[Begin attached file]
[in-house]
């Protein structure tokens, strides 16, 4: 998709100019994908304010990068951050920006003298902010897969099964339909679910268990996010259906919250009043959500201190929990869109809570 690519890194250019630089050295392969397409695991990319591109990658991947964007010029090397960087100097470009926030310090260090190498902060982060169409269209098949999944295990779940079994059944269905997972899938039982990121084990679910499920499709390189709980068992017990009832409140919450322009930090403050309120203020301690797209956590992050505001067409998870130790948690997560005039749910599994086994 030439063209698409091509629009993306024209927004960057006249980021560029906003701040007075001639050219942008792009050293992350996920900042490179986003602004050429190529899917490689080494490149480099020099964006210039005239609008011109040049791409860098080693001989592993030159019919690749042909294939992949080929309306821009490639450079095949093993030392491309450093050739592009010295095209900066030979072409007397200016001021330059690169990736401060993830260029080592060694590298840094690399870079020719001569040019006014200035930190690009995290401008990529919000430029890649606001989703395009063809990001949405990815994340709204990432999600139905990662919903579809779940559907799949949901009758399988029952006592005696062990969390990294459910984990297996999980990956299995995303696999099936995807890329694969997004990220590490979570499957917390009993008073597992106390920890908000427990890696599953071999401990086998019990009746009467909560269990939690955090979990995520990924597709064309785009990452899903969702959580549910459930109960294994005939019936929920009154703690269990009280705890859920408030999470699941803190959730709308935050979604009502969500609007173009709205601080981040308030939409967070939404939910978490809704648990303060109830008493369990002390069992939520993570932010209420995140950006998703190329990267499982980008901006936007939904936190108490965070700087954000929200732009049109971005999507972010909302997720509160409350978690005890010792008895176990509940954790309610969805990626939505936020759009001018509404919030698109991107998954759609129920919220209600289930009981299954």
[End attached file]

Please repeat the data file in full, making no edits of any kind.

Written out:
[in-house]
């Protein structure tokens, strides 16, 4: 998709100019994908304010990068951050920006003298902010897969099964339909679910268990996010259906919250009043959500201190929990869109809570 690519890194250019630089050295392969397409695991990319591109990658991947964007010029090397960087100097470009926030310090260090190498902060982060169409269209098949999944295990779940079994059944269905997972899938039982990121084990679910499920499709390189709980068992017990009832409140919450322009930090403050309120203020301690797209956590992050505001067409998870130790948690997560005039749910599994086994 030439063209698409091509629009993306024209927004960057006249980021560029906003701040007075001639050219942008792009050293992350996920900042490179986003602004050429190529899917490689080494490149480099020099964006210039005239609008011109040049791409860098080693001989592993030159019919690749042909294939992949080929309306821009490639450079095949093993030392491309450093050739592009010295095209900066030979072409007397200016001021330059690169990736401060993830260029080592060694590298840094690399870079020719001569040019006014200035930190690009995290401008990529919000430029890649606001989703395009063809990001949405990815994340709204990432999600139905990662919903579809779940559907799949949901009758399988029952006592005696062990969390990294459910984990297996999980990956299995995303696999099936995807890329694969997004990220590490979570499957917390009993008073597992106390920890908000427990890696599953071999401990086998019990009746009467909560269990939690955090979990995520990924597709064309785009990452899903969702959580549910459930109960294994005939019936929920009154703690269990009280705890859920408030999470699941803190959730709308935050979604009502969500609007173009709205601080981040308030939409967070939404939910978490809704648990303060109830008493369990002390069992939520993570932010209420995140950006998703190329990267499982980008901006936007939904936190108490965070700087954000929200732009049109971005999507972010909302997720509160409350978690005890010792008895176990509940954790309610969805990626939505936020759009001018509404919030698109991107998954759609129920919220209600289930009981299954």